Thousands of refugees have crossed the Georgian-Russian border

Des Browne told Sky News that the delegation, which will also include representatives of OSCE, the Organization for Security and Cooperation in Europe, will go to the Caucasus republic on Saturday evening.

"We need an immediate ceasefire, we will call both sides to exercise restraint," said the minister.

The foreign ministers of Europe are likely to discuss the Russia-Georgia issue at an informal meeting in Paris on Monday, Swedish Foreign Minister Carl Bildt said on Saturday in Stockholm.

Bildt told the TT news agency that he expected a "very strong reaction" from the EU.

A vote on the issue might be held at a formal meeting of foreign ministers in Brussels later in the week, Bildt said.

An act of aggression

In a statement released by the Swedish Ministry for Foreign Affairs on Saturday, Bildt described the Russian military operation as "an act of aggression that is incompatible with international law and fundamental principles of security and cooperation in Europe."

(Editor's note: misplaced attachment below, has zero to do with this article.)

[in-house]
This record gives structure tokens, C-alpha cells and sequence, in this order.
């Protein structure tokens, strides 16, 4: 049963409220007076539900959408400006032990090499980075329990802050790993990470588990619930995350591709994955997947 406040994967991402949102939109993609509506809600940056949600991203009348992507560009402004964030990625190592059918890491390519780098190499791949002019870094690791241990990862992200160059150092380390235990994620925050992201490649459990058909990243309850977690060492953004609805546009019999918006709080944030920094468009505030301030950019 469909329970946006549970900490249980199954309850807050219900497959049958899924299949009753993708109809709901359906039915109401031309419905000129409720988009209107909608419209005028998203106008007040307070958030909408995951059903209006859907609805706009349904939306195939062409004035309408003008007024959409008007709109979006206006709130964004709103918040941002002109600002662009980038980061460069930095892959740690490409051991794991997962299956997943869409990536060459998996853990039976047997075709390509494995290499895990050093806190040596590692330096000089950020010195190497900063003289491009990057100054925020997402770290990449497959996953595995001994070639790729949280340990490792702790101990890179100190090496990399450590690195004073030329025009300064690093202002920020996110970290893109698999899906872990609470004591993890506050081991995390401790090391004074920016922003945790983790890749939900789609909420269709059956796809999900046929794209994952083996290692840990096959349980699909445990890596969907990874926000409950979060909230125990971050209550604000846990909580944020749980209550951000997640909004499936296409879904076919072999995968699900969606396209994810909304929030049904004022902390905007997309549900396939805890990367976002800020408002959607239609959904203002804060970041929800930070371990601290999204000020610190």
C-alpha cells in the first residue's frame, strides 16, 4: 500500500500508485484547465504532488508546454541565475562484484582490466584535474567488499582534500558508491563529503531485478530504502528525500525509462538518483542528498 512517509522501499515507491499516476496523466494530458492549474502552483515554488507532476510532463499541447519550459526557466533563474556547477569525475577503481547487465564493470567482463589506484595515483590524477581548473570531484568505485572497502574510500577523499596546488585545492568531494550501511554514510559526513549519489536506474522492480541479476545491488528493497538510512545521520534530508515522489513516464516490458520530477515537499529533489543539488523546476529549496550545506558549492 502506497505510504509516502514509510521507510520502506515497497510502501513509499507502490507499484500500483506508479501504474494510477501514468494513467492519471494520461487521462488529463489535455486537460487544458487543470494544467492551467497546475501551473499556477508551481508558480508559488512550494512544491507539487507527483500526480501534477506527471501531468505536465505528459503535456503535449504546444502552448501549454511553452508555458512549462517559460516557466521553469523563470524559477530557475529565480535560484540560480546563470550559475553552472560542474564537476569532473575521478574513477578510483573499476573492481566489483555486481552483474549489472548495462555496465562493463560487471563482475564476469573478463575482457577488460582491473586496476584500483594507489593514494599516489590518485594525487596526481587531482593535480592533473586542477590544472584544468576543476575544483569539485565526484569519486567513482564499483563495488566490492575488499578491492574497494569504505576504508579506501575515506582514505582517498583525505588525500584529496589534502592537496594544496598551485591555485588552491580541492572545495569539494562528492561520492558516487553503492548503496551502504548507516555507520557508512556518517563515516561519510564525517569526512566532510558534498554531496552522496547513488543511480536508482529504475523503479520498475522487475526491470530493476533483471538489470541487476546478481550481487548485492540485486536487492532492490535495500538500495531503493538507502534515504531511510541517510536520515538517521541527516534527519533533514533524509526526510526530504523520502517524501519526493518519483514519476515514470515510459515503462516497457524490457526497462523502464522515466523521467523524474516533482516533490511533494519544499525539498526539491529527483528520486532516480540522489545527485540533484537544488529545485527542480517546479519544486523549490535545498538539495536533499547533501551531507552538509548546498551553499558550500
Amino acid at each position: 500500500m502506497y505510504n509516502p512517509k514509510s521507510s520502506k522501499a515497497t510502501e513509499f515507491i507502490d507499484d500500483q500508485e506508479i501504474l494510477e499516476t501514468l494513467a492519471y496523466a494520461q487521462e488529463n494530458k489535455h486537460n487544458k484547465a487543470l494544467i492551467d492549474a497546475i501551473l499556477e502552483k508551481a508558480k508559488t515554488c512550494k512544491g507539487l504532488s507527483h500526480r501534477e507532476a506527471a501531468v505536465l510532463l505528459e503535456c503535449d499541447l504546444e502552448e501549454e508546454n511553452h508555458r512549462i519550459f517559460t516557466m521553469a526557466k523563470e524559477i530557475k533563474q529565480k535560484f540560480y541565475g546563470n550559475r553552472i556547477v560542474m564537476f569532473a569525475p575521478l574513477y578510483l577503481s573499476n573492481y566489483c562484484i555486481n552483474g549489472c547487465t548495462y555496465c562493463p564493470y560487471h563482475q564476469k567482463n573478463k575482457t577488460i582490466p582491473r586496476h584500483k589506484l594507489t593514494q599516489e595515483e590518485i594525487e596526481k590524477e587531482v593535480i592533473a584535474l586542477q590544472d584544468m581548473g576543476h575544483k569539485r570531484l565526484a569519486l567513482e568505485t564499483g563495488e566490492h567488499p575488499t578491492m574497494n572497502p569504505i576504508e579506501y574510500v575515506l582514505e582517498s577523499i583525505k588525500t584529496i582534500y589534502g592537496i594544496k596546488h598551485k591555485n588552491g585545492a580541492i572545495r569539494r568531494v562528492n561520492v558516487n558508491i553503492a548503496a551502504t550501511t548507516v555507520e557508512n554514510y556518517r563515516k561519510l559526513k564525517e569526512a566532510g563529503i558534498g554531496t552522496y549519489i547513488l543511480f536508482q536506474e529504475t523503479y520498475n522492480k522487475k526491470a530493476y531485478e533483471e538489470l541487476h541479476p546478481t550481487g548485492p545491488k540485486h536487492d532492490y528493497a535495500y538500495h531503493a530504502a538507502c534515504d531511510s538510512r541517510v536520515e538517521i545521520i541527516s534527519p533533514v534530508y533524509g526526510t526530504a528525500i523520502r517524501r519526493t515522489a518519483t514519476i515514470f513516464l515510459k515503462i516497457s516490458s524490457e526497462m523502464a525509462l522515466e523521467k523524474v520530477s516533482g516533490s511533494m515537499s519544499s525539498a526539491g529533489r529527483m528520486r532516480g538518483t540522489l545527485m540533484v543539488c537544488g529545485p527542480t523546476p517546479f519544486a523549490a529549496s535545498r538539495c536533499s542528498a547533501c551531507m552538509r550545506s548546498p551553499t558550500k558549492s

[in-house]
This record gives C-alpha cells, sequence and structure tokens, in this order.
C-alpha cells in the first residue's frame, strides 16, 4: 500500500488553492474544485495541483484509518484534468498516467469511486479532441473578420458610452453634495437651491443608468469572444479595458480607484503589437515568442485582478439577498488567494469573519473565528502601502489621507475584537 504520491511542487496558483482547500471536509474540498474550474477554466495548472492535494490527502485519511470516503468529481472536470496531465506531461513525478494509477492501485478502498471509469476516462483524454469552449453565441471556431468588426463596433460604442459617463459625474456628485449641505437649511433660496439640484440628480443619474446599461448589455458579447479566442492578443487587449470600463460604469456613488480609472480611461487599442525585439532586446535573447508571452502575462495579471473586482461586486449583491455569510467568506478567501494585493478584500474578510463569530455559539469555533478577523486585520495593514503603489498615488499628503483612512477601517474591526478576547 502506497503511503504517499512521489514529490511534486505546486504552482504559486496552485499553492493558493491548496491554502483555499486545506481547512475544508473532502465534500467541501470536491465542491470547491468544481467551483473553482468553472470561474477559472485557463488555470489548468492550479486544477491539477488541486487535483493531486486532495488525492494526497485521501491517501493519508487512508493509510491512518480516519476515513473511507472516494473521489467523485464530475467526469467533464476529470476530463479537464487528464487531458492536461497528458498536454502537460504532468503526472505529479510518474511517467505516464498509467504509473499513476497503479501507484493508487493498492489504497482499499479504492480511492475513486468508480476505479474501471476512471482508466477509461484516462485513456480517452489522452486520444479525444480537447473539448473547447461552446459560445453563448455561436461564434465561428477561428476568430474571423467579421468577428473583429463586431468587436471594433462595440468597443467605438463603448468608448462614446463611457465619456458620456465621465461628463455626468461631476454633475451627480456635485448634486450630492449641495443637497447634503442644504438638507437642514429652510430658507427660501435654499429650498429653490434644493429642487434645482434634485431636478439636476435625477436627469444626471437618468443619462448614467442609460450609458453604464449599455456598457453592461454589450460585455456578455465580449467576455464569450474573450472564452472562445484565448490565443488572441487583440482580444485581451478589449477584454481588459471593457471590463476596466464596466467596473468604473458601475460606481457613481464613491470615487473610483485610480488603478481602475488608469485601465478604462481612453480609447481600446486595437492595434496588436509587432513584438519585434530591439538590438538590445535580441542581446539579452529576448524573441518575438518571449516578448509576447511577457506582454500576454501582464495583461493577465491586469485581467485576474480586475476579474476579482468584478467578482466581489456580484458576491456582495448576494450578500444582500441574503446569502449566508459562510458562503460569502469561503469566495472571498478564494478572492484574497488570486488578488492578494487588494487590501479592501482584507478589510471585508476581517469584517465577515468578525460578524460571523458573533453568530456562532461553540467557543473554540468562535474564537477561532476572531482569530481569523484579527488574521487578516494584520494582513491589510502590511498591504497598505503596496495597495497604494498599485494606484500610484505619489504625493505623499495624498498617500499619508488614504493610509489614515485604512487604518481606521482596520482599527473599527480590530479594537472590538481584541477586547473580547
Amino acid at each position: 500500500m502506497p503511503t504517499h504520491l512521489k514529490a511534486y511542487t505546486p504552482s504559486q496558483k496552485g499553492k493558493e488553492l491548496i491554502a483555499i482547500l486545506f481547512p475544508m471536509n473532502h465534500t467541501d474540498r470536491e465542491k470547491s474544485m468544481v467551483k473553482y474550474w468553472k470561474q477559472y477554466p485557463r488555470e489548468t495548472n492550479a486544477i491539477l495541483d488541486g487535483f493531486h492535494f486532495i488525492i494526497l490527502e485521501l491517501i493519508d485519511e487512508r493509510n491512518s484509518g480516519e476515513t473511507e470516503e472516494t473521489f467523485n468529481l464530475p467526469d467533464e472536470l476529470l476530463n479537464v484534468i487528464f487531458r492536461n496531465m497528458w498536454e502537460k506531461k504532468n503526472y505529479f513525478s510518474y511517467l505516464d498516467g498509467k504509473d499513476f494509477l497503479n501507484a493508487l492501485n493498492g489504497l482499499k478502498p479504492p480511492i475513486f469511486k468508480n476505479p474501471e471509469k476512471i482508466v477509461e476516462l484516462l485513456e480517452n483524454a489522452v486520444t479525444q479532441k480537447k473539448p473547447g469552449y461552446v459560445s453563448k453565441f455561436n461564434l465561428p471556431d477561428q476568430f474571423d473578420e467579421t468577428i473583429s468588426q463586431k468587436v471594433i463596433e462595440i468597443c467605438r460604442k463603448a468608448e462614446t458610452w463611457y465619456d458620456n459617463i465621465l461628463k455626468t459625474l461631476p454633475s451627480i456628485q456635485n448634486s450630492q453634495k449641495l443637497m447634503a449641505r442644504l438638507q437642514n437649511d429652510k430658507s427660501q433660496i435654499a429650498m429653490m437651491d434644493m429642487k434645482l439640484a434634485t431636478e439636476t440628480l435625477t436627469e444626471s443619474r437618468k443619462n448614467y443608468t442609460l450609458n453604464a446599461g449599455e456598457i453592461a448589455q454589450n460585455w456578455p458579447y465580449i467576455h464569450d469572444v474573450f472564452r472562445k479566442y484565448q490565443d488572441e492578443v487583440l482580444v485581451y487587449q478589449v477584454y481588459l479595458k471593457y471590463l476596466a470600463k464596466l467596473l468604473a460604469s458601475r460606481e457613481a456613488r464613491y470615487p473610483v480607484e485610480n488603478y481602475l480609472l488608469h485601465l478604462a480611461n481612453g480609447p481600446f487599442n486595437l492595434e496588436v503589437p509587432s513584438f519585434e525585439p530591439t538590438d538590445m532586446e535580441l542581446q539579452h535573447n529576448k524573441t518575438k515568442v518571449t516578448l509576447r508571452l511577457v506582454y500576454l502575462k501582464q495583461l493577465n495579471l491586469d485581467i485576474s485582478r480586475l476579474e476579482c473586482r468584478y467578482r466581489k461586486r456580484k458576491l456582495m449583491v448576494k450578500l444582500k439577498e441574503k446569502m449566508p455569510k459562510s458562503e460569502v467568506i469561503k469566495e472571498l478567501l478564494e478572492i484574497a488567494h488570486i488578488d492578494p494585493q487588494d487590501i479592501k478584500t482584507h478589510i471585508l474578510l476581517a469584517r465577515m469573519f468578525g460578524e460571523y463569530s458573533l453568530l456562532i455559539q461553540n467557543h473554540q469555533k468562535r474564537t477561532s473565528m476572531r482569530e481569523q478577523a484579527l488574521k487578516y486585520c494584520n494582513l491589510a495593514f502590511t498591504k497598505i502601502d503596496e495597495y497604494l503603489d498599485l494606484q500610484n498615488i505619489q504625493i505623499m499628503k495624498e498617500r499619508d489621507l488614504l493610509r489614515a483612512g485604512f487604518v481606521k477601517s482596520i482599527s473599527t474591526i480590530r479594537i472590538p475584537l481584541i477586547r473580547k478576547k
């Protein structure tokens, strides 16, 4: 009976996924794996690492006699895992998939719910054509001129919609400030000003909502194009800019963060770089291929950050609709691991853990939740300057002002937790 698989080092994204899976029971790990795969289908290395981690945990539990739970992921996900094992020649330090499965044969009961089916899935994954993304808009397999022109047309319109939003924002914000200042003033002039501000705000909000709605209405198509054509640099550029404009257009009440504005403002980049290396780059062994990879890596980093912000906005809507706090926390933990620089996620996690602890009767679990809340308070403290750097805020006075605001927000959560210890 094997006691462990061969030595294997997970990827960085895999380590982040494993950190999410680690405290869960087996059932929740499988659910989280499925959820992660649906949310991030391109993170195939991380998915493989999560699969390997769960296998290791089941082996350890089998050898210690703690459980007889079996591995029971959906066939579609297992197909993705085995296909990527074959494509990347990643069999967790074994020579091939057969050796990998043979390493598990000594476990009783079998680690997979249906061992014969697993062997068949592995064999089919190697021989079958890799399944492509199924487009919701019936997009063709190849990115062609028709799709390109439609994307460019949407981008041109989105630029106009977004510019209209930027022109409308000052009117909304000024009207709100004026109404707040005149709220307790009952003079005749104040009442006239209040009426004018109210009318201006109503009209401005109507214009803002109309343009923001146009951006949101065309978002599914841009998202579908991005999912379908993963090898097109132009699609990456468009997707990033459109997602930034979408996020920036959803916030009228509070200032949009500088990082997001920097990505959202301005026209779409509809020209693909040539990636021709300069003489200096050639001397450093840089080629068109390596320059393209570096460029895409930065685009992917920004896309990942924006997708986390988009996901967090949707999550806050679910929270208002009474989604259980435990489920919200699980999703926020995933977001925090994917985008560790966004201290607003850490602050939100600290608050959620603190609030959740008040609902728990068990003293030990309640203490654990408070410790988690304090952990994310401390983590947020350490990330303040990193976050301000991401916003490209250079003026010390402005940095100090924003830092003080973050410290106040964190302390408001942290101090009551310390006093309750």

South Ossetian resident stands inside his home, which was destroyed by a Georgian strike

Civilian causalties are on the rise

He called for the withdrawal of Russian forces and the establishment of political contacts to bring about a peaceful solution to the crisis.

At least 2,000 civilians have died in the South Ossetia as a result of fighting between Russian and Georgian forces, Russia's ambassador to Georgia told the Interfax news agency on Saturday.

Georgian officials have denied Russian casualty figures, claiming they were blown out of proportion.

Georgian television showed images of hundreds of rockets and heavy artillery shells crashing into the South Ossetian city of Tskhinvali. Shelling reduced entire city blocks to rubble, according to eyewitnesses.

Eyewitnesses said many Tskhinvali victims lost their lives when caught out in the open by artillery fire as they attempted to flee. Georgian television showed images of corpses sprawled along sidewalks and streets, in some cases still holding luggage.